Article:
March 10, 2016 – Four former black college presidents have launched TM2 Education Search, which provides executive recruiting and leadership development services targeting historically black colleges & universities and predominantly black institutions. The firm will focus on filling C-suite leadership positions, including presidents, chancellors and their cabinet-level direct reports, and board directorships.
The firm is the brainchild of former black college presidents John Garland (former president of Central State University); Sidney Ribeau (former president of Howard University); Wayne Watson (president emeritus of Chicago State University); and Dorothy Cowser Yancy (president emerita of Johnson C. Smith University & Shaw University).
The team of founding principals will leverage their combined leadership experience to recruit and support college presidents, chancellors, provosts, deans, and board members.
In addition to its founding principals, Christopher Braswell will serve as the firm’s president. Mr. Braswell has over 20 years’ experience partnering with organizations in talent management, executive search, and leadership development. Previously, he was a founding partner of Talent Bridge, where he managed the the firm’s search practice, career services division, and diversity talent practice.
According to reports, the black college community is currently facing socio-economic issues related to enrollment, funding disparities, facilities and career placement resources. In addition, many historically black institutions face dwindling state support.
These issues compound the challenges for leaders, and have contributed to “fairly significant turnover of leadership” in the black-college community, said Mr. Garland. “We are experiencing a critical moment in the black college community and our new firm was created to ensure that all schools have access to superior executive level talent.”
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Mr. Braswell said his search firm is dedicated “to building the capacity of our black college community” by helping to identify and build the next generation of leaders. “Like most higher education institutions, our colleges and universities are facing critical times; however, our schools have a unique history and mission that makes the challenges even more acute.”
He said enrollment difficulties, funding disparities, budget shortfalls and enrollment declines have forced black college leadership to make harder and more strategic choices about their academic program offerings “and how best to serve the students and their academic future.”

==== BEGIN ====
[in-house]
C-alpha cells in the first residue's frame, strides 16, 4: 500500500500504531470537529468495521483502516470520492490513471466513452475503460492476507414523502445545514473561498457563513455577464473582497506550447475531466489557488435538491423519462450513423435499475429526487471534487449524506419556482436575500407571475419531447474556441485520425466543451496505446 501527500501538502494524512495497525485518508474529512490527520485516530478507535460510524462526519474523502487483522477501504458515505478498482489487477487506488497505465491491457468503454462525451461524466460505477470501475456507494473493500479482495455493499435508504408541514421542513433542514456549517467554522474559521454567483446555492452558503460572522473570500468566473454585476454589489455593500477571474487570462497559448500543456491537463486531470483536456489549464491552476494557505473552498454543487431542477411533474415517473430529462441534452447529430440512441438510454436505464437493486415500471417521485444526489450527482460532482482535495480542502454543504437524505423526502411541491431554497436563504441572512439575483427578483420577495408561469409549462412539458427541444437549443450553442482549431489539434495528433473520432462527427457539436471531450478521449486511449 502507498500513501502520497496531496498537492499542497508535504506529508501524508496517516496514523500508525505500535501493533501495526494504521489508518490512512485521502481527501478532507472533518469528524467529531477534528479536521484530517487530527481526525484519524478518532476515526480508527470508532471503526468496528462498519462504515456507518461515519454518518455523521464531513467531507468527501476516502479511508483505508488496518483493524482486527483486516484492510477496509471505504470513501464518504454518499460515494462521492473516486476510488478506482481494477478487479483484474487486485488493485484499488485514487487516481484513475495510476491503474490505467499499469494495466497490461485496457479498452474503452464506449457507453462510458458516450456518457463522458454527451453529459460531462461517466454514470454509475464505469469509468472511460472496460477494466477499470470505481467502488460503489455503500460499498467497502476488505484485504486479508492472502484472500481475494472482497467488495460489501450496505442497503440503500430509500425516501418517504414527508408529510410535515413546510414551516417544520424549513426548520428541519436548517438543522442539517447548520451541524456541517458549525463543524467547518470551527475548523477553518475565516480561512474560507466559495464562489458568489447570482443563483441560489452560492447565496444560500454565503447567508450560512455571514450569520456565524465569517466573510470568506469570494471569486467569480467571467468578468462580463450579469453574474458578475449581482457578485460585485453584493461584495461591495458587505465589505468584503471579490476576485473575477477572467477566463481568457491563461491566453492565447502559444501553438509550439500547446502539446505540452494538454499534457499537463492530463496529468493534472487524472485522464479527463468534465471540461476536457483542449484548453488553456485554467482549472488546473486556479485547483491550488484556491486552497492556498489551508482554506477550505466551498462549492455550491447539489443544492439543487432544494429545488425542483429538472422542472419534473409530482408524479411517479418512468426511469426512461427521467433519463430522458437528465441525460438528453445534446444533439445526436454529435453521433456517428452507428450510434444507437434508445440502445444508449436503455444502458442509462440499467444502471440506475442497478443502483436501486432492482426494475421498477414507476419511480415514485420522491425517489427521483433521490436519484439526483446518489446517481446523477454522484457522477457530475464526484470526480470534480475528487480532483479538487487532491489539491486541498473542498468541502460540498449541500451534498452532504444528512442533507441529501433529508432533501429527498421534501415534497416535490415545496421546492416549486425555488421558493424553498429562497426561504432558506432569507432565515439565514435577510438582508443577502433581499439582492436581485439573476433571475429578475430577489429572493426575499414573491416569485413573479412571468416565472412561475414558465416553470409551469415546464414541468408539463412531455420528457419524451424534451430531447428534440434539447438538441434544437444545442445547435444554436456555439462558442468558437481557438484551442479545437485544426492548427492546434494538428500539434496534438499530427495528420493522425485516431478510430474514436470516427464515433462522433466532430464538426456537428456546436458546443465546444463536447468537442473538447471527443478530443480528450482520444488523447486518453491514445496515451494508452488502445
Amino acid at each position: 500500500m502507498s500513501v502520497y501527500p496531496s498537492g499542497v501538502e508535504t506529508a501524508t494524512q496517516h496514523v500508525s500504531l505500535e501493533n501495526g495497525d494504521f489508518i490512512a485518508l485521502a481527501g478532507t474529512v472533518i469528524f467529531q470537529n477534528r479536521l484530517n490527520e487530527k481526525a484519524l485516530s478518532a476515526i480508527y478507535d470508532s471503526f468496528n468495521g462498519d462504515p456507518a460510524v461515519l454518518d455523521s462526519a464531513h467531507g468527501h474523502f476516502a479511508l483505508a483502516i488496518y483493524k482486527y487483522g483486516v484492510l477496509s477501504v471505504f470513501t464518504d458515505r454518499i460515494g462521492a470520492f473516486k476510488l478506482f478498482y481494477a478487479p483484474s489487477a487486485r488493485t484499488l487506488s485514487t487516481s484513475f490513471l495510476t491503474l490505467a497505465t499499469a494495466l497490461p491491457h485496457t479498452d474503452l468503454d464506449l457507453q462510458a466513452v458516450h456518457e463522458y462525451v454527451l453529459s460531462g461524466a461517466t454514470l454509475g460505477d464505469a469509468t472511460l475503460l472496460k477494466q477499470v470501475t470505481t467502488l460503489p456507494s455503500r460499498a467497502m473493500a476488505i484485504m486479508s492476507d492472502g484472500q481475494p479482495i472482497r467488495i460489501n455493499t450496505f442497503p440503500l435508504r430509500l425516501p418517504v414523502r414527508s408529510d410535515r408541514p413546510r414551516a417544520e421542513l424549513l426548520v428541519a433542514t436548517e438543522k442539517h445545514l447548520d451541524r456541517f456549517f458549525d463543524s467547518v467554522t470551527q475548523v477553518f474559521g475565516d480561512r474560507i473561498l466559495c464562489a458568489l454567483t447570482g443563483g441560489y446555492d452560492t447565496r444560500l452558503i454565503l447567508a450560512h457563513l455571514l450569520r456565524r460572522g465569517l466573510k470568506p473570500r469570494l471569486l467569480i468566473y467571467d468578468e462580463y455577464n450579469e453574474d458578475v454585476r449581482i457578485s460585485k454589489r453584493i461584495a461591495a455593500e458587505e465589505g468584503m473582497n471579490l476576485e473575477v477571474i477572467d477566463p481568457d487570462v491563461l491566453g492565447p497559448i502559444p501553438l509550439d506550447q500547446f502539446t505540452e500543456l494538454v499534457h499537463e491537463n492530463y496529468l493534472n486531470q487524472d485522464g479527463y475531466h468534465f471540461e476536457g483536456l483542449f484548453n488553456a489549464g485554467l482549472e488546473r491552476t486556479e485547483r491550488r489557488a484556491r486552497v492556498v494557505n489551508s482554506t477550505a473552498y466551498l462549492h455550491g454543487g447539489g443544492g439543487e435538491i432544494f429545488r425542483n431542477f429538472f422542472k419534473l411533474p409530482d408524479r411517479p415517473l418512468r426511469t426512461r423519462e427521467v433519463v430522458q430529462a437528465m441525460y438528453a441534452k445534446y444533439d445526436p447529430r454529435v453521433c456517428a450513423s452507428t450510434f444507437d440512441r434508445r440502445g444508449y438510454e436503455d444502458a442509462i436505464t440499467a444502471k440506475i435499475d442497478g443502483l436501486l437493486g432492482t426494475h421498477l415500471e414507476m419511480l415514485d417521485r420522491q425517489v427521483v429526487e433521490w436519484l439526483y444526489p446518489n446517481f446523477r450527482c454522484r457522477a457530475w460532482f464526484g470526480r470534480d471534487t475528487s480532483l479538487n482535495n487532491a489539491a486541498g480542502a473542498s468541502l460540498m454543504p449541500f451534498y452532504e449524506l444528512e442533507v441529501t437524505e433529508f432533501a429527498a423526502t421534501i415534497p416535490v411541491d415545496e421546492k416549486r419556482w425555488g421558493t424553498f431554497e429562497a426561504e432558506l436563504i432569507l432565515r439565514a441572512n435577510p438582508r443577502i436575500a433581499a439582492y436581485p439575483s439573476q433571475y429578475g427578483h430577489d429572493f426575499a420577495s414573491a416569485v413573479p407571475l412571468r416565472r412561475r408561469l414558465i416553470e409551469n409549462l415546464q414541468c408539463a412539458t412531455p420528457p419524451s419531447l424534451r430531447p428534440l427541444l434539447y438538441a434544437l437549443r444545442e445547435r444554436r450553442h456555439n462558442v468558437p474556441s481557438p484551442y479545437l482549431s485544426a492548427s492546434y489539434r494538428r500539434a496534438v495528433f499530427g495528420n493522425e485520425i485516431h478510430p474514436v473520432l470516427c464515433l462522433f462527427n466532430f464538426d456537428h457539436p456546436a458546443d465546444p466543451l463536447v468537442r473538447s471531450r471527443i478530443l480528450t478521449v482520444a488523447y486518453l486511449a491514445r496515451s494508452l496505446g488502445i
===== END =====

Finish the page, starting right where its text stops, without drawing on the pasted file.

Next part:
The firm will also offer guidance and act as a sounding board for up to a year for the new leaders TM2 places. “We understand how lonely these jobs can be,” said Mr. Garland. “And we also understand how important it is to have someone who you can call on for advice.”
“Completing a successful search is only part of the job,” said Mr. Braswell. “We intend to maintain long term relationships with leaders and schools, providing the coaching necessary for successful transitions.”
TM2 plans to work with boards of trustees to help them understand what they should be looking for in candidates, and to set realistic expectations for new leaders.
An important element for black colleges and organizations of any kind is emphasizing cultural fit. Organizational culture has reached a tipping point, said Senn Delaney founder and chairman Larry Senn, a pioneer in the field of corporate culture who has led culture shaping engagements for deans of business schools and presidents of major universities in a career spanning more than 37 years. Senn Delaney is the culture shaping leader acquired by Heidrick & Struggles three years ago.
“Historically black schools not only have a different culture than majority-serving institutions do, but they might also differ in how they view prospective leaders,” said Ms. Cowser Yancy. “We might look at the preparation level differently and look at the skill set differently.”
While a growing number of recruiting firm offer executive search services to colleges, she said, “they are rarely deeply engaged with the black college community,” said Ms. Cowser Yancy. “You don’t see a lot of diversity in terms of the principals and the folks involved in the searches,” she added.
Mr. Braswell said TM2 will use its combined experiences in higher education with both black colleges and majority institutions to partner with schools “to build highly effective and functioning leadership” through increasing the quality of talent acquisition and developing strategic leaders, he said.
TM2 had initial financial support from, and shares office space with, the Thurgood Marshall College Fund in Washington, D.C.
Contributed by Scott A. Scanlon, Editor-in-Chief, Hunt Scanlon Media